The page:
In 2014, the Consumer Financial Protection Bureau (CFPB) promulgated a number of mortgage servicing rules, including rules governing loss mitigation procedures. These rules can be found at 12 C.F.R. §§ 1024.39 through 1024.41, which are a part of Regulation X, the implementing regulation for the Real Estate Settlement Procedures Act (RESPA). Among other things, the loss mitigation rules require mortgage servicers to comply with strict timelines regarding loss mitigation efforts. These timelines apply even in the face of a servicing transfer. For instance, if a loan is transferred to a new servicer while loss mitigation efforts are underway, and the application was complete before the loan was transferred, then the new servicer has thirty days to issue a decision on the application. Lawsuits based on perceived violations of these rules continue to be filed in the aftermath of the market downturn. However, plaintiffs cannot manufacture a cause of action under RESPA, and a court will dismiss a RESPA claim where plaintiffs lack standing, either because they have no cognizable injuries or because they are not borrowers. Such was the case in Ocampo v. Carrington Mortgage Services, -- F.Supp. 3d --, 2017 WL 6610803 (S.D. Fla. Dec. 27, 2017).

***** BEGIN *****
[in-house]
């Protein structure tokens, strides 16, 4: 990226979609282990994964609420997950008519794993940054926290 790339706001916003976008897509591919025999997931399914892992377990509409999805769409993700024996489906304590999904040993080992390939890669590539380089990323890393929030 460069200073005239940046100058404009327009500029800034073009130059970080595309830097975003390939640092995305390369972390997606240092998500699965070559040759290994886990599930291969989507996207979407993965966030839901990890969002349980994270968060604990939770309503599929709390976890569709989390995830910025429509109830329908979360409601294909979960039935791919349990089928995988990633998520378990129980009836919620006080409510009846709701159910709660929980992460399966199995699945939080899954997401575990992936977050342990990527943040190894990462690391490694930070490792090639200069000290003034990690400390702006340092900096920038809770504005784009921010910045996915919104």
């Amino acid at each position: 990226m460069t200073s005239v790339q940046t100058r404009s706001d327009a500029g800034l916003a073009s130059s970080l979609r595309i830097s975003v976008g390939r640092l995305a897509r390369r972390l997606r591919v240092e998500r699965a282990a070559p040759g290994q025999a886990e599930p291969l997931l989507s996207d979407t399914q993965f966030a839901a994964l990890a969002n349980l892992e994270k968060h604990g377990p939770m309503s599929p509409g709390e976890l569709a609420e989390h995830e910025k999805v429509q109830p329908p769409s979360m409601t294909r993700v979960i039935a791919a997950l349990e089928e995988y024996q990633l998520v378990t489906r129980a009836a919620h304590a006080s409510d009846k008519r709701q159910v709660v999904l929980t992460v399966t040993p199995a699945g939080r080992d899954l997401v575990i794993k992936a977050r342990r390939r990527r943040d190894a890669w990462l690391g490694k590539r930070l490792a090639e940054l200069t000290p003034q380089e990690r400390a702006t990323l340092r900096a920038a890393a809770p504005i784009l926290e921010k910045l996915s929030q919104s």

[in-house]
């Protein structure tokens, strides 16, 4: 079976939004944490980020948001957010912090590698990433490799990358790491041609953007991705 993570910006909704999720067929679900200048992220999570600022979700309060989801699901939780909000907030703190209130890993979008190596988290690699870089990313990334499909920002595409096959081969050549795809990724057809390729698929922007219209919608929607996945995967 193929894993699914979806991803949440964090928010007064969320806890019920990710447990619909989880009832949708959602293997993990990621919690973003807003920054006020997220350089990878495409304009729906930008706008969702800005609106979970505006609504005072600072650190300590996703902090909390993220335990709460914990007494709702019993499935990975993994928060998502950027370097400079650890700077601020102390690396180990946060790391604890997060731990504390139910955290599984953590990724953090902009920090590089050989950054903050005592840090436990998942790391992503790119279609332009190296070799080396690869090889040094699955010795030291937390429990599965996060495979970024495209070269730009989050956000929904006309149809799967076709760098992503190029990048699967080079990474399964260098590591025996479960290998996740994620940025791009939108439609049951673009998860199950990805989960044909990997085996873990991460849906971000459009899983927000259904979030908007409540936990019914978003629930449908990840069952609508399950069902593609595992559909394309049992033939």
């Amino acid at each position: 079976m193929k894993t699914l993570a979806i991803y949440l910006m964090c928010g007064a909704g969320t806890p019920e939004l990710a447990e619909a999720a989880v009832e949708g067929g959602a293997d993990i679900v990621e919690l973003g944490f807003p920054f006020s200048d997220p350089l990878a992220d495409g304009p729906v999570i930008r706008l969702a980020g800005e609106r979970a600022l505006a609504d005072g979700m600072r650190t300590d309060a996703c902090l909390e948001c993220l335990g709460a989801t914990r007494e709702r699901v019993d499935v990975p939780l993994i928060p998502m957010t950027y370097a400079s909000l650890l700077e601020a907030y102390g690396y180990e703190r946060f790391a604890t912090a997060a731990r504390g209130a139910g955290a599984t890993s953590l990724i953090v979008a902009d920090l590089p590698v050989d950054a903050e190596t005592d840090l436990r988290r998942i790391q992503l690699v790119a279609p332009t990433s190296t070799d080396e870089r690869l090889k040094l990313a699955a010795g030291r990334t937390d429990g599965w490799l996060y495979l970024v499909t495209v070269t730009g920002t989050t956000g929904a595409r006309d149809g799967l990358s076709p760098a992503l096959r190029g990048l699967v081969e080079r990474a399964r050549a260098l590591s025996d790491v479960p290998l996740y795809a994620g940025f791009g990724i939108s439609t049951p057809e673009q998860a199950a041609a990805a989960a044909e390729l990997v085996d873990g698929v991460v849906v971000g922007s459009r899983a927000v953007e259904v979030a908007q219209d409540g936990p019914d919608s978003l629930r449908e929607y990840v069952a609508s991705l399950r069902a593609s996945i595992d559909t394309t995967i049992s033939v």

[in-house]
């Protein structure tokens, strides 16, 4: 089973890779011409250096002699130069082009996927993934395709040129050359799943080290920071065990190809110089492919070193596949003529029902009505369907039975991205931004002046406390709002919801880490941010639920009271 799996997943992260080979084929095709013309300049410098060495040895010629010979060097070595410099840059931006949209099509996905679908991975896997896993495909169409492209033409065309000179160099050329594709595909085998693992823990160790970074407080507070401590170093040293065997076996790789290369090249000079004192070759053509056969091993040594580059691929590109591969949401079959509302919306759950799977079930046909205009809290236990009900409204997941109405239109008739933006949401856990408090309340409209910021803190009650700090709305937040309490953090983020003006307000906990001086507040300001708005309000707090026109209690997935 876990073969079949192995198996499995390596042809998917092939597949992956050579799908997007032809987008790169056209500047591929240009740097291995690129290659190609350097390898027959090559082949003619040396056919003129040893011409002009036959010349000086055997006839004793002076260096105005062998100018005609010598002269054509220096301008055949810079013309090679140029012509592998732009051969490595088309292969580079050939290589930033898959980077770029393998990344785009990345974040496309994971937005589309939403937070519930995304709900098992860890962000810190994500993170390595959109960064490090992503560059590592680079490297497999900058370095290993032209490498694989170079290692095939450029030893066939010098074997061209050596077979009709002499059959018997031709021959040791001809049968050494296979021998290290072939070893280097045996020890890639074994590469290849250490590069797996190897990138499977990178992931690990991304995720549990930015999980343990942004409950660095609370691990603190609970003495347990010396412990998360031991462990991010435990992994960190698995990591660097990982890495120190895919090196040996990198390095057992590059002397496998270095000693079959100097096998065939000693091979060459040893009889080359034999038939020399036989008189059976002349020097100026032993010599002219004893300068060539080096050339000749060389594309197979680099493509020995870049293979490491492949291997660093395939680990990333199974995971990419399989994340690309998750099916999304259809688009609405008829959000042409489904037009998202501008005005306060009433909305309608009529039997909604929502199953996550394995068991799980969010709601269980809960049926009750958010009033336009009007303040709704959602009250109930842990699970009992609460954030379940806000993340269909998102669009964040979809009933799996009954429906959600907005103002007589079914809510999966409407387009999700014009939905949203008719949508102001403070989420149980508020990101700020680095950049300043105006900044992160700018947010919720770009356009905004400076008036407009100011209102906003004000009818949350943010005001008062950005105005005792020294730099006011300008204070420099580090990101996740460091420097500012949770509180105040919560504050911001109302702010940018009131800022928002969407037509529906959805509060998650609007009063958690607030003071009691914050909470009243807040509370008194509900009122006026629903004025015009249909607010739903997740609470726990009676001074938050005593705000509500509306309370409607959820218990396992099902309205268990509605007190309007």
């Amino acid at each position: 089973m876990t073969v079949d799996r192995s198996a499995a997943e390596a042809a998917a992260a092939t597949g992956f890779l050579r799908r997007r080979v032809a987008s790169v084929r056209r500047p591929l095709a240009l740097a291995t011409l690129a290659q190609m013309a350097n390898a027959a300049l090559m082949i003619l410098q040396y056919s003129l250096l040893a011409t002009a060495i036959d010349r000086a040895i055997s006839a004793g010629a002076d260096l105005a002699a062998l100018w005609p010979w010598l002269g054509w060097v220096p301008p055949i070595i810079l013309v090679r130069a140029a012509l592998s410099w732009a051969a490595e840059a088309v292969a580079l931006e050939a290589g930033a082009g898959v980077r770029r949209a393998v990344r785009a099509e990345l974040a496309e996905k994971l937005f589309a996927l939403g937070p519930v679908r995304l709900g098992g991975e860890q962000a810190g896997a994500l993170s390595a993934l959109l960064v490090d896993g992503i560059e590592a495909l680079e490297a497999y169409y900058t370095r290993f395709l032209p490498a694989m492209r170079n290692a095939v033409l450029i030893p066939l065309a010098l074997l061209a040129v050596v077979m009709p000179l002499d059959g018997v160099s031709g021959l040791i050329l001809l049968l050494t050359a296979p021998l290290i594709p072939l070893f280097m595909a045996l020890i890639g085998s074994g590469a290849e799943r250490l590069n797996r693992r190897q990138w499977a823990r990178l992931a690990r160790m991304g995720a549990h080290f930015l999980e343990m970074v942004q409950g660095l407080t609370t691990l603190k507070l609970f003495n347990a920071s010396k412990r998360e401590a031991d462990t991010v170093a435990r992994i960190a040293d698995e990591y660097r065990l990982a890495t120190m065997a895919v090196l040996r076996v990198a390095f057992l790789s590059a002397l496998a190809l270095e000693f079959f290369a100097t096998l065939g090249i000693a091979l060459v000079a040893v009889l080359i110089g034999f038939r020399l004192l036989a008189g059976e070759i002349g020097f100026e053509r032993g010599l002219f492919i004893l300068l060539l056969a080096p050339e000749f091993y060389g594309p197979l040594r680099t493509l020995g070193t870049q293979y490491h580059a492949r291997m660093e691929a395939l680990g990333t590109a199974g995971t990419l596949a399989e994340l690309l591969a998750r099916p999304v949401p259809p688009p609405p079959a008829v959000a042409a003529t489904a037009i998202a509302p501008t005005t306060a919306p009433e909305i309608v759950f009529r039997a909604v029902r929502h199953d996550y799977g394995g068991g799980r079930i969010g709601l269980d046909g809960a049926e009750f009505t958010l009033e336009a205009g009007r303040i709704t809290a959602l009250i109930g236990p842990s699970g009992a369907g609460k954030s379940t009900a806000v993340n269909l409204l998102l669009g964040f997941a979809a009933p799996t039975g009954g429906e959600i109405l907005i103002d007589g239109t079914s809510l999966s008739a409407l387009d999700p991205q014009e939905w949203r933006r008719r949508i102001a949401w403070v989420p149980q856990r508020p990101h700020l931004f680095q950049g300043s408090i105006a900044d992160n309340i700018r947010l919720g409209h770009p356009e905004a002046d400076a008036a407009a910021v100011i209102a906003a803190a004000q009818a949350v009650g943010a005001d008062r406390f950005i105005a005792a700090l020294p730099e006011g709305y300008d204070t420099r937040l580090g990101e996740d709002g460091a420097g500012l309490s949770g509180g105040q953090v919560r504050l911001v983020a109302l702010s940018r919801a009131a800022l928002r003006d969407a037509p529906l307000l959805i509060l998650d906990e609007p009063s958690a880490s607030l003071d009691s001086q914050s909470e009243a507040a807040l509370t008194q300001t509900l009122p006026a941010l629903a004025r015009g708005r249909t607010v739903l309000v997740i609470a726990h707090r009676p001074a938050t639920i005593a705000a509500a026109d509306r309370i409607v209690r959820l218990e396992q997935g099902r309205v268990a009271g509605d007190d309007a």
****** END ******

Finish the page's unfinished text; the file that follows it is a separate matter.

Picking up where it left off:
In 2007, the plaintiff borrower purchased real property in Doral, Florida by executing a note and mortgage in favor of a mortgage lender. Plaintiff subsequently transferred his ownership interest in the property to a third party by quit claim deed. The note and mortgage went into default and the mortgage lender initiated a foreclosure action against the current owner and the plaintiff who was the borrower under the note. The lender later dismissed plaintiff from the foreclosure action. Plaintiff filed for bankruptcy a year later and obtained a discharge on his personal indebtedness under the note. Shortly thereafter, a judgment of foreclosure was entered against the property. Plaintiff then filed a second bankruptcy, during which the bankruptcy court referred plaintiff and the mortgage servicer to mediation and the requested modification was denied. Plaintiff then filed suit alleging several violations of RESPA, including failure to timely respond to plaintiff's application for modification.
The U.S. District Court for the Southern District of Florida dismissed plaintiff's claims on two bases. First, the Court held that it lacked subject matter jurisdiction because plaintiff did not have Article III standing given that he was never entitled to a mortgage modification. As noted by the Court, "when Plaintiff initiated loan modification proceedings, he no longer had an ownership interest in the Property or any obligation under the Note... [thus], his request was an impossibility. Therefore, his 'injuries' are conjectural, and quite frankly, a legal fiction." The Court went on to describe plaintiff's loan modification proceedings as "frivolous." The Court further found that even if plaintiff had Article III standing, he did not have statutory standing because he was no longer a borrower. Under RESPA, only a borrower may bring a claim, and even though RESPA does not define borrower, courts have consistently held that "a borrower is someone who either signed the note or who is otherwise obligated under the mortgage." Here, plaintiff lost his status as a borrower when the bankruptcy court discharged his debt.